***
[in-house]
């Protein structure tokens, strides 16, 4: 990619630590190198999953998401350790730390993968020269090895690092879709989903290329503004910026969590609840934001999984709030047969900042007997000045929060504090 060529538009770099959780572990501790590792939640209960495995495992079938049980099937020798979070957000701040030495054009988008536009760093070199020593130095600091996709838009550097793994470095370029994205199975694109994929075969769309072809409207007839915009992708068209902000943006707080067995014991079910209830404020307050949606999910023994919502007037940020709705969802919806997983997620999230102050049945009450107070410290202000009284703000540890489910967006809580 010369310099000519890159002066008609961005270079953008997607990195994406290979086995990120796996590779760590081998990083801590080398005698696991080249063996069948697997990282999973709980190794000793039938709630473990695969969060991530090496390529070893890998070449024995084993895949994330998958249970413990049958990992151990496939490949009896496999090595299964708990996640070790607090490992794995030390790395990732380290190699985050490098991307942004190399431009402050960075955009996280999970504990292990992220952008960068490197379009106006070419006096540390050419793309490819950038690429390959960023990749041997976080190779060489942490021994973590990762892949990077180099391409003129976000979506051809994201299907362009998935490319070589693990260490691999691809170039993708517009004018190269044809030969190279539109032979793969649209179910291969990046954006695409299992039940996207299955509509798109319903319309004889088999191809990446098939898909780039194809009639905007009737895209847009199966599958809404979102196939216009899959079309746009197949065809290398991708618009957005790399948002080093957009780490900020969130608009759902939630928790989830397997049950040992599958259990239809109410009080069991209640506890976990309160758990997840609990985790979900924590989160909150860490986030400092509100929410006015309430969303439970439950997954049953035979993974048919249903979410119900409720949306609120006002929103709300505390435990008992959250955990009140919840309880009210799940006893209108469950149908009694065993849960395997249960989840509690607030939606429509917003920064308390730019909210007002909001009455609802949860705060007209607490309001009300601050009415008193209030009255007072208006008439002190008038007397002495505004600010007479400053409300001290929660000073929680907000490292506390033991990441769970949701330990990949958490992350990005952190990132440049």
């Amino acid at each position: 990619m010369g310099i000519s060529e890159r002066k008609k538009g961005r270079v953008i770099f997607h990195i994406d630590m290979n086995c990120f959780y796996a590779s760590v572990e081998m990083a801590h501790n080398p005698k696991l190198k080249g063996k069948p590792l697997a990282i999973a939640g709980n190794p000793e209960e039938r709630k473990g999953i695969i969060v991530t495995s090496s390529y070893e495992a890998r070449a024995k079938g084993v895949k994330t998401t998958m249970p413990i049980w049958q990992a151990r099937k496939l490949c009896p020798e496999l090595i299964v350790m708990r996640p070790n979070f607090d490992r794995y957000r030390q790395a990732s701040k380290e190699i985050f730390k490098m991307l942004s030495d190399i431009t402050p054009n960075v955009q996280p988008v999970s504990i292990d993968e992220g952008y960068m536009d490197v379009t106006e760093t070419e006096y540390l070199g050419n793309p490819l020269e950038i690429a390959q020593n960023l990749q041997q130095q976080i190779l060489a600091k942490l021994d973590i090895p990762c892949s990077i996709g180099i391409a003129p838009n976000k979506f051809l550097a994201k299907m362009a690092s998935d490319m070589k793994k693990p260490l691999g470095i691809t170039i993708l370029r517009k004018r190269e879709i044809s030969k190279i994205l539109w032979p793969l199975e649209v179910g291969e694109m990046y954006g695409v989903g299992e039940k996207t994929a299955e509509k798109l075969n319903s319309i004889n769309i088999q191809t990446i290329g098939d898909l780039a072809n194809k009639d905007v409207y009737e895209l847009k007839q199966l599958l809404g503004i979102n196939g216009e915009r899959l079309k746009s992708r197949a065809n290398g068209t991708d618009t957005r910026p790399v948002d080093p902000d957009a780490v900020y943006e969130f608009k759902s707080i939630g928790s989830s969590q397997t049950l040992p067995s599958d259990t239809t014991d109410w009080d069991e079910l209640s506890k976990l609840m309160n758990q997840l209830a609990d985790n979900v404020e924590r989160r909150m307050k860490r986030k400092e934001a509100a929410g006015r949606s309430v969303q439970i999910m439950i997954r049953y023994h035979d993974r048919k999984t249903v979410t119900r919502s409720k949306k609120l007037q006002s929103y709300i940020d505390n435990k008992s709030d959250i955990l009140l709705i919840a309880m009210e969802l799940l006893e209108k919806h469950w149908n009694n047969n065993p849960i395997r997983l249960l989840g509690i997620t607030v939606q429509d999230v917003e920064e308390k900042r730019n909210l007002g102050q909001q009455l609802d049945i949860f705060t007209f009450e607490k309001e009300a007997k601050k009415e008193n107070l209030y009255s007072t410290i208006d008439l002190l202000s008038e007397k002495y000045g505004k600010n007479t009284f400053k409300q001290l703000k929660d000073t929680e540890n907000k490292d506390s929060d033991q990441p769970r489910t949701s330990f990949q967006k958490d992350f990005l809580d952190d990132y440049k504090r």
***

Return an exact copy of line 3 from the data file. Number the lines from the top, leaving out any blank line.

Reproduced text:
């Amino acid at each position: 990619m010369g310099i000519s060529e890159r002066k008609k538009g961005r270079v953008i770099f997607h990195i994406d630590m290979n086995c990120f959780y796996a590779s760590v572990e081998m990083a801590h501790n080398p005698k696991l190198k080249g063996k069948p590792l697997a990282i999973a939640g709980n190794p000793e209960e039938r709630k473990g999953i695969i969060v991530t495995s090496s390529y070893e495992a890998r070449a024995k079938g084993v895949k994330t998401t998958m249970p413990i049980w049958q990992a151990r099937k496939l490949c009896p020798e496999l090595i299964v350790m708990r996640p070790n979070f607090d490992r794995y957000r030390q790395a990732s701040k380290e190699i985050f730390k490098m991307l942004s030495d190399i431009t402050p054009n960075v955009q996280p988008v999970s504990i292990d993968e992220g952008y960068m536009d490197v379009t106006e760093t070419e006096y540390l070199g050419n793309p490819l020269e950038i690429a390959q020593n960023l990749q041997q130095q976080i190779l060489a600091k942490l021994d973590i090895p990762c892949s990077i996709g180099i391409a003129p838009n976000k979506f051809l550097a994201k299907m362009a690092s998935d490319m070589k793994k693990p260490l691999g470095i691809t170039i993708l370029r517009k004018r190269e879709i044809s030969k190279i994205l539109w032979p793969l199975e649209v179910g291969e694109m990046y954006g695409v989903g299992e039940k996207t994929a299955e509509k798109l075969n319903s319309i004889n769309i088999q191809t990446i290329g098939d898909l780039a072809n194809k009639d905007v409207y009737e895209l847009k007839q199966l599958l809404g503004i979102n196939g216009e915009r899959l079309k746009s992708r197949a065809n290398g068209t991708d618009t957005r910026p790399v948002d080093p902000d957009a780490v900020y943006e969130f608009k759902s707080i939630g928790s989830s969590q397997t049950l040992p067995s599958d259990t239809t014991d109410w009080d069991e079910l209640s506890k976990l609840m309160n758990q997840l209830a609990d985790n979900v404020e924590r989160r909150m307050k860490r986030k400092e934001a509100a929410g006015r949606s309430v969303q439970i999910m439950i997954r049953y023994h035979d993974r048919k999984t249903v979410t119900r919502s409720k949306k609120l007037q006002s929103y709300i940020d505390n435990k008992s709030d959250i955990l009140l709705i919840a309880m009210e969802l799940l006893e209108k919806h469950w149908n009694n047969n065993p849960i395997r997983l249960l989840g509690i997620t607030v939606q429509d999230v917003e920064e308390k900042r730019n909210l007002g102050q909001q009455l609802d049945i949860f705060t007209f009450e607490k309001e009300a007997k601050k009415e008193n107070l209030y009255s007072t410290i208006d008439l002190l202000s008038e007397k002495y000045g505004k600010n007479t009284f400053k409300q001290l703000k929660d000073t929680e540890n907000k490292d506390s929060d033991q990441p769970r489910t949701s330990f990949q967006k958490d992350f990005l809580d952190d990132y440049k504090r």